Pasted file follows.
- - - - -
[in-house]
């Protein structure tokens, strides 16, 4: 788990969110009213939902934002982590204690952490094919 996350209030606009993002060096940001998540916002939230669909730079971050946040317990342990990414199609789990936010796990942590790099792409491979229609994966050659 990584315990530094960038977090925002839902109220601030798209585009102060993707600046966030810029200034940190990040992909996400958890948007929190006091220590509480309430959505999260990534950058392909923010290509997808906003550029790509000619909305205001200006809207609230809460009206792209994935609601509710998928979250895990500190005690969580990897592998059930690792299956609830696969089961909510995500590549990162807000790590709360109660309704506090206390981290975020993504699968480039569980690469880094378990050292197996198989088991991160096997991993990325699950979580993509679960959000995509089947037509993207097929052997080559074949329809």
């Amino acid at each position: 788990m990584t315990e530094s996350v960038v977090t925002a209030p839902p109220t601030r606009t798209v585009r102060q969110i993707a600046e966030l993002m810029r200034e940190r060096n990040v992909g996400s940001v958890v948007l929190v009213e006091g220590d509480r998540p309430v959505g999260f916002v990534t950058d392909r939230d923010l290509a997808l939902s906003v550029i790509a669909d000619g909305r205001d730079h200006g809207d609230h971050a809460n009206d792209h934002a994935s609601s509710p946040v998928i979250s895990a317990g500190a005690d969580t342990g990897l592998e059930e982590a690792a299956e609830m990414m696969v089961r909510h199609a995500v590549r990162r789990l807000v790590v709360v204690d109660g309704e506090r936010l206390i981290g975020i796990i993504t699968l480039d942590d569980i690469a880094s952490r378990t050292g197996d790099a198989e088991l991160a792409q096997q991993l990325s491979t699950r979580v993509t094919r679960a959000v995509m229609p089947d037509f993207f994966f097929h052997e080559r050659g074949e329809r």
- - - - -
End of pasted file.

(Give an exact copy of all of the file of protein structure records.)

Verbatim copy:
[in-house]
């Protein structure tokens, strides 16, 4: 788990969110009213939902934002982590204690952490094919 996350209030606009993002060096940001998540916002939230669909730079971050946040317990342990990414199609789990936010796990942590790099792409491979229609994966050659 990584315990530094960038977090925002839902109220601030798209585009102060993707600046966030810029200034940190990040992909996400958890948007929190006091220590509480309430959505999260990534950058392909923010290509997808906003550029790509000619909305205001200006809207609230809460009206792209994935609601509710998928979250895990500190005690969580990897592998059930690792299956609830696969089961909510995500590549990162807000790590709360109660309704506090206390981290975020993504699968480039569980690469880094378990050292197996198989088991991160096997991993990325699950979580993509679960959000995509089947037509993207097929052997080559074949329809």
């Amino acid at each position: 788990m990584t315990e530094s996350v960038v977090t925002a209030p839902p109220t601030r606009t798209v585009r102060q969110i993707a600046e966030l993002m810029r200034e940190r060096n990040v992909g996400s940001v958890v948007l929190v009213e006091g220590d509480r998540p309430v959505g999260f916002v990534t950058d392909r939230d923010l290509a997808l939902s906003v550029i790509a669909d000619g909305r205001d730079h200006g809207d609230h971050a809460n009206d792209h934002a994935s609601s509710p946040v998928i979250s895990a317990g500190a005690d969580t342990g990897l592998e059930e982590a690792a299956e609830m990414m696969v089961r909510h199609a995500v590549r990162r789990l807000v790590v709360v204690d109660g309704e506090r936010l206390i981290g975020i796990i993504t699968l480039d942590d569980i690469a880094s952490r378990t050292g197996d790099a198989e088991l991160a792409q096997q991993l990325s491979t699950r979580v993509t094919r679960a959000v995509m229609p089947d037509f993207f994966f097929h052997e080559r050659g074949e329809r």